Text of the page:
The art of curation

You know the phrase ‘the show must go on’? Well, curating is all about ‘the show must go up’. Here I am in Paris with the two-person CARAVAN team to install The Bridge exhibition in an ancient chapel inside the most historic church in Paris – Saint Germain des Pres. This is the church’s first foray into exhibiting art on this scale (47 original paintings). There are many limitations accompanying such a venue not the least of which is the prohibition to touch or attach anything to the walls. This calls for major creative problem solving.

Saint Germain des Pres
Saint Germain des Pres

I love curating but it is not nearly as glamorous as it sounds. Like most things worth doing, curating a show involves lots of hard work and you have to be prepared to be a jack-of-all-trades.

Unpack five large crates of artwork
Unpack five large crates of artwork
Building 3 meter high frames out of PVC piping
Building 3 meter high frames out of PVC piping
Holding up ladders
Holding up ladders
Painting a faux stone finish on the support frames
Painting a faux stone finish on the support frames
Attaching hanging hardware to some 30 paintings
Attaching hanging hardware to some 30 paintings
Restoring a damaged painting
Restoring a damaged painting
Hours deciding on the arrangement and hanging of the works
Hours deciding on the arrangement and hanging of the works

Four days later, the show is up and we are now taking care of the many small details in anticipation of the official VIP opening on February 8th. Some of the hung works are pictured below:

Opening 17

Opening 2

It’s been an incredibly rewarding, challenging and tiring time. And obviously I did not accomplish this gargantuan task alone – our team consisted of Paul-Gordon Chandler, founder of CARAVAN and CARAVAN’s Program and Development Associate, Claire Marie Pearman, both of whom worked tirelessly, fighting colds and physical exhaustion due to climbing up and down ladders and filling sandbags. It was a pleasure and an honor working with them!

SAMSUNG CAMERA PICTURES

There’s still one more task a curator has to take on…

Plastering posters on Paris streets
Plastering posters on Paris streets

The exhibition will travel to Cairo, London, Rome, Barcelona and the United States.

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Au revoir, Paris

Tour Eiffel

Before saying au revoir to the City of Lights on a stormy summer’s day, I would like to mention three exhibitions that range from the grand to the understated.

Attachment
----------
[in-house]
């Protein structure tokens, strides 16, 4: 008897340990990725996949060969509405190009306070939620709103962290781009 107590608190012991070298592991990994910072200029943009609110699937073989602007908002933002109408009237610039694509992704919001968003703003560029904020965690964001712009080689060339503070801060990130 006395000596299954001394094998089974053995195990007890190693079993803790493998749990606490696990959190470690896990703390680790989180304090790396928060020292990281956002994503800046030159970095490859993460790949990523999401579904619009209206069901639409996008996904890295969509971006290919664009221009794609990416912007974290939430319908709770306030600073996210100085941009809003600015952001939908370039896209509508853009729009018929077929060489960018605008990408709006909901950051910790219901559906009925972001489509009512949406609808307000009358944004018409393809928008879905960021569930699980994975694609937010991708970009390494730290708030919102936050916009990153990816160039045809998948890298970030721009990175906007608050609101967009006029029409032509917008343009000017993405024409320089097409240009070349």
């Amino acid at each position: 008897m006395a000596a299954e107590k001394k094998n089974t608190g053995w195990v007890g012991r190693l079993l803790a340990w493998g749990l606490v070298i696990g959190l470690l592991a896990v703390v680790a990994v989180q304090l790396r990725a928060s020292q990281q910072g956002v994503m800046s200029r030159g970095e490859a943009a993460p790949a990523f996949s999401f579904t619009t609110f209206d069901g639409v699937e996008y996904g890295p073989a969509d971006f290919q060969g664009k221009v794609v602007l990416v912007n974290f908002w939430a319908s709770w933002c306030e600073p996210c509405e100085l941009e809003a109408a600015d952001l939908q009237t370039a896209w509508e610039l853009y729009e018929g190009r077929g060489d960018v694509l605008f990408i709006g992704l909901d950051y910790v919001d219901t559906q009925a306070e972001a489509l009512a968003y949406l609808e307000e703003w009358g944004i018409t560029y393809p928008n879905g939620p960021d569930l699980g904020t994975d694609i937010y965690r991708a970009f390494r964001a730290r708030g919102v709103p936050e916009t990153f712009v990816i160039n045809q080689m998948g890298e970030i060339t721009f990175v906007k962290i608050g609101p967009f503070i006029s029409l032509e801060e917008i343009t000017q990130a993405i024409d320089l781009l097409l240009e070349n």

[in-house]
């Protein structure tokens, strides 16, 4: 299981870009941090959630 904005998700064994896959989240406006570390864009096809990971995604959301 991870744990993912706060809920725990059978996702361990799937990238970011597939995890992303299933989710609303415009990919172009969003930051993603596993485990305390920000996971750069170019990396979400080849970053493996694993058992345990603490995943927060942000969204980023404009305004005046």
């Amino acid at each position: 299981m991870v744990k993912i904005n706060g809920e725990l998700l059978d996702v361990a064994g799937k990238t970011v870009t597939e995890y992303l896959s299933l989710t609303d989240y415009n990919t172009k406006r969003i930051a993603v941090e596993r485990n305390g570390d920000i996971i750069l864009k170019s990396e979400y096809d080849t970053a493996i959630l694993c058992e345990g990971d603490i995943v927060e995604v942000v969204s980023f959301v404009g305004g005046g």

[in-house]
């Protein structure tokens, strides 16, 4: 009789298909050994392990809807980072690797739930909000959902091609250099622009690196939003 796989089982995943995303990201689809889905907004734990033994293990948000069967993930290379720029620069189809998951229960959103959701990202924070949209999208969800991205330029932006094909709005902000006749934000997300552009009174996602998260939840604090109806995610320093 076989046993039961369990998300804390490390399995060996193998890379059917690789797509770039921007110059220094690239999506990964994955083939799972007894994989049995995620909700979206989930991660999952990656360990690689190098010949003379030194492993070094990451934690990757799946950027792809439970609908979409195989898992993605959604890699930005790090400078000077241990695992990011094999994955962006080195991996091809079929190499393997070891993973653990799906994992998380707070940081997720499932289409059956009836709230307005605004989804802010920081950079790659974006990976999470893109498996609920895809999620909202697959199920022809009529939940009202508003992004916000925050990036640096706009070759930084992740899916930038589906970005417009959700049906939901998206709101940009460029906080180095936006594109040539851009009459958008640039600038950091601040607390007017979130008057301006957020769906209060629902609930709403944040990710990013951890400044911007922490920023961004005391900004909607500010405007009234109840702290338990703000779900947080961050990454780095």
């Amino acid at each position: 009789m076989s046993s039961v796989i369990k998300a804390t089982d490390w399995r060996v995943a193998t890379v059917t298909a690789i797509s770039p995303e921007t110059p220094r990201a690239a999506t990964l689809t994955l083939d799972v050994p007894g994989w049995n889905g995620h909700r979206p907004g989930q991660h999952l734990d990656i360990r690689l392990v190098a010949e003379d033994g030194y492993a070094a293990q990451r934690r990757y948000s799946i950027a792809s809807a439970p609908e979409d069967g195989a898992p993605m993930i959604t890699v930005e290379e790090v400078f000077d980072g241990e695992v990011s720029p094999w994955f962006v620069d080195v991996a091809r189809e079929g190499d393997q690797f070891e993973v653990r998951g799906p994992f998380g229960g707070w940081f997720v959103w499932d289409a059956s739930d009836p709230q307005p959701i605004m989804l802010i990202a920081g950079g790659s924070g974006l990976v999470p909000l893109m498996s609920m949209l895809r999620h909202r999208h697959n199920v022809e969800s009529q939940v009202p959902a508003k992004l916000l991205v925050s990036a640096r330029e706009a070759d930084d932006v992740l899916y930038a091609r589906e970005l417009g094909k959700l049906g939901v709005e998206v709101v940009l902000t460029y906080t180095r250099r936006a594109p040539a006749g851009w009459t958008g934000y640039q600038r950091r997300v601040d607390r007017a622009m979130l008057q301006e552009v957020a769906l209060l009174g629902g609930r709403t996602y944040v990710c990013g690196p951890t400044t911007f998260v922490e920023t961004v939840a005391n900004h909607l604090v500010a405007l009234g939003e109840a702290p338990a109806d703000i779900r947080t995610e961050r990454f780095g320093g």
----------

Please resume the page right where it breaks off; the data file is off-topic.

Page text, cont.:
blog wordle

1. Impressionist Works from Private Collections

Musée Marmottan Monet, until July 6th, 2014.

To mark the 80th anniversary of its opening to the public, the Musée Marmottan pays homage to fifty private collectors who have amassed a stunning pool of Impressionist works never before exhibited in public. The Impressionists created some of the most popular artwork in the history of art. Exhibited along with the usual suspects – Corot, Boudin, Manet, Monet, Degas, Morisot, Cassatt – I discovered Jongkind and Guillaumin. It was a particular treat to see the esquisse (preliminary sketch) of one of the most iconic Impressionist works – Edouard Manet’s A Bar at the Folies Bergères. See the sketch and the more familiar finished painting below.

Degas

 

Edouard Manet, A Bar at the Folies-Bergère.jpg

For an overview of images from the exhibition here is the French link.

2. Dans l’air mûr: Paintings and Sculptures by Rosy Lamb

Galerie Joseph, Marais district. Closed.

rosy lamb I

By far my favorite gallery show, Rosy Lamb is an artist’s artist. Her world is her studio, her paintings are gloriously painterly and her sculptures translate the immediacy of her hand. Her medium of choice is plaster – she paints with oils on plaster ‘canvases’, and sculpts in plaster. The grouping of sculptural work brings to mind the sculpture courts of the Louvre, but Lamb plays up the fragility of the plaster with an air of insouciance.

rosy lamb III

I feel very fortunate to have caught this show, as US-born, Paris-based Lamb has not exhibited for years and this exhibition was only up for four days. Wonderful little video of the artist at work here.

3. Micro exhibitions by Cirrus.

Streets of Paris, 2014.

I almost walked straight past Cirrus standing modestly on a Paris sidewalk behind what  looked like an architect’s scaled-down model of a small apartment.

cirrus I

These model constructions are actually self-portraits. Cirrus has asked the people in his life to provide him with personal photographs or artworks of their choice. He then makes mini paintings of these collections and curates an imaginary art exhibition on a micro scale. These open-air works represent those closest to the artist and thereby present a slice of his intimate world.

Cirrus II

I was fascinated by this totally unique perspective, and was completely awed by his dedication when I happened to pass by four hours later and saw him patiently explaining his work to other passersby. He can be reached at cirrus.j@free.fr.

Paris revealed its creative soul to me in so many ways. As I take my leave I think about all the wonderful art I was not able to see, but just like the cherries I had to leave behind on my friend’s cherry tree outside of Lyon, I will leave some art for others to discover. One can’t be too greedy…

Visit to lyon Cherry pickin (64) - Copy

Man versus Beast in Paris